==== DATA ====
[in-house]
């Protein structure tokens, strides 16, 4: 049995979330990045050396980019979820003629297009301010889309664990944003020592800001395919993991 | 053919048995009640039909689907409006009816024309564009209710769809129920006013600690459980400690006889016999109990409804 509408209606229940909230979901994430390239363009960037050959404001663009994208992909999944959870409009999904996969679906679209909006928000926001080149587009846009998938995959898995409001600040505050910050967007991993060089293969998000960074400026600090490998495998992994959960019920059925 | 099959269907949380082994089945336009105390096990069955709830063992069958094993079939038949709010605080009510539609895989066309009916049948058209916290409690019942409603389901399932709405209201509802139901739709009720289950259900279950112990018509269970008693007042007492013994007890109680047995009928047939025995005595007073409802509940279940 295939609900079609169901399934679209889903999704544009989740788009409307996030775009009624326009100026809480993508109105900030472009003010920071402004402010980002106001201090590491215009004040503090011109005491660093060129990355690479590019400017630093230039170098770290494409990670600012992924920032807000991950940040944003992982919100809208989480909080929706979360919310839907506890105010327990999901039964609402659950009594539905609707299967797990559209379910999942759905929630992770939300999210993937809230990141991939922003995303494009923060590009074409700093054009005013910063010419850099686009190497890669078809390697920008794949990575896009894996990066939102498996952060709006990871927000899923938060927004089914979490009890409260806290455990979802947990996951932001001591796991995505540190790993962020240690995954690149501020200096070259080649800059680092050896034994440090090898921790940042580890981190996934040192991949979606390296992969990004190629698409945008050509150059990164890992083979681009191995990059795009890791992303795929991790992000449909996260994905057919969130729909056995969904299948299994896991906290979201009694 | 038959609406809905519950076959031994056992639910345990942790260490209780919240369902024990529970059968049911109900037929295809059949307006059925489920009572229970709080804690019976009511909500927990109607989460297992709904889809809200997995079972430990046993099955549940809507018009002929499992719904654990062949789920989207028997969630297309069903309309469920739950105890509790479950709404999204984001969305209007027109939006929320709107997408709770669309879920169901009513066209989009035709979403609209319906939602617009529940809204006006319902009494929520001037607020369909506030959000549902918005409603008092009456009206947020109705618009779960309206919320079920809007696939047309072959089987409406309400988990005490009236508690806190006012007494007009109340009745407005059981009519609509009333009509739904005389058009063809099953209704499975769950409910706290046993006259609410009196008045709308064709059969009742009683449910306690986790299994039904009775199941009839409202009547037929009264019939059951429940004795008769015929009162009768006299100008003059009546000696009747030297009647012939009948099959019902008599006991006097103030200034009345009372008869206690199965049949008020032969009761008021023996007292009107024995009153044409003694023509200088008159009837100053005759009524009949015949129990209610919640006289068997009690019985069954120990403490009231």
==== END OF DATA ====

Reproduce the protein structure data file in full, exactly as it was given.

[in-house]
């Protein structure tokens, strides 16, 4: 049995979330990045050396980019979820003629297009301010889309664990944003020592800001395919993991 | 053919048995009640039909689907409006009816024309564009209710769809129920006013600690459980400690006889016999109990409804 509408209606229940909230979901994430390239363009960037050959404001663009994208992909999944959870409009999904996969679906679209909006928000926001080149587009846009998938995959898995409001600040505050910050967007991993060089293969998000960074400026600090490998495998992994959960019920059925 | 099959269907949380082994089945336009105390096990069955709830063992069958094993079939038949709010605080009510539609895989066309009916049948058209916290409690019942409603389901399932709405209201509802139901739709009720289950259900279950112990018509269970008693007042007492013994007890109680047995009928047939025995005595007073409802509940279940 295939609900079609169901399934679209889903999704544009989740788009409307996030775009009624326009100026809480993508109105900030472009003010920071402004402010980002106001201090590491215009004040503090011109005491660093060129990355690479590019400017630093230039170098770290494409990670600012992924920032807000991950940040944003992982919100809208989480909080929706979360919310839907506890105010327990999901039964609402659950009594539905609707299967797990559209379910999942759905929630992770939300999210993937809230990141991939922003995303494009923060590009074409700093054009005013910063010419850099686009190497890669078809390697920008794949990575896009894996990066939102498996952060709006990871927000899923938060927004089914979490009890409260806290455990979802947990996951932001001591796991995505540190790993962020240690995954690149501020200096070259080649800059680092050896034994440090090898921790940042580890981190996934040192991949979606390296992969990004190629698409945008050509150059990164890992083979681009191995990059795009890791992303795929991790992000449909996260994905057919969130729909056995969904299948299994896991906290979201009694 | 038959609406809905519950076959031994056992639910345990942790260490209780919240369902024990529970059968049911109900037929295809059949307006059925489920009572229970709080804690019976009511909500927990109607989460297992709904889809809200997995079972430990046993099955549940809507018009002929499992719904654990062949789920989207028997969630297309069903309309469920739950105890509790479950709404999204984001969305209007027109939006929320709107997408709770669309879920169901009513066209989009035709979403609209319906939602617009529940809204006006319902009494929520001037607020369909506030959000549902918005409603008092009456009206947020109705618009779960309206919320079920809007696939047309072959089987409406309400988990005490009236508690806190006012007494007009109340009745407005059981009519609509009333009509739904005389058009063809099953209704499975769950409910706290046993006259609410009196008045709308064709059969009742009683449910306690986790299994039904009775199941009839409202009547037929009264019939059951429940004795008769015929009162009768006299100008003059009546000696009747030297009647012939009948099959019902008599006991006097103030200034009345009372008869206690199965049949008020032969009761008021023996007292009107024995009153044409003694023509200088008159009837100053005759009524009949015949129990209610919640006289068997009690019985069954120990403490009231």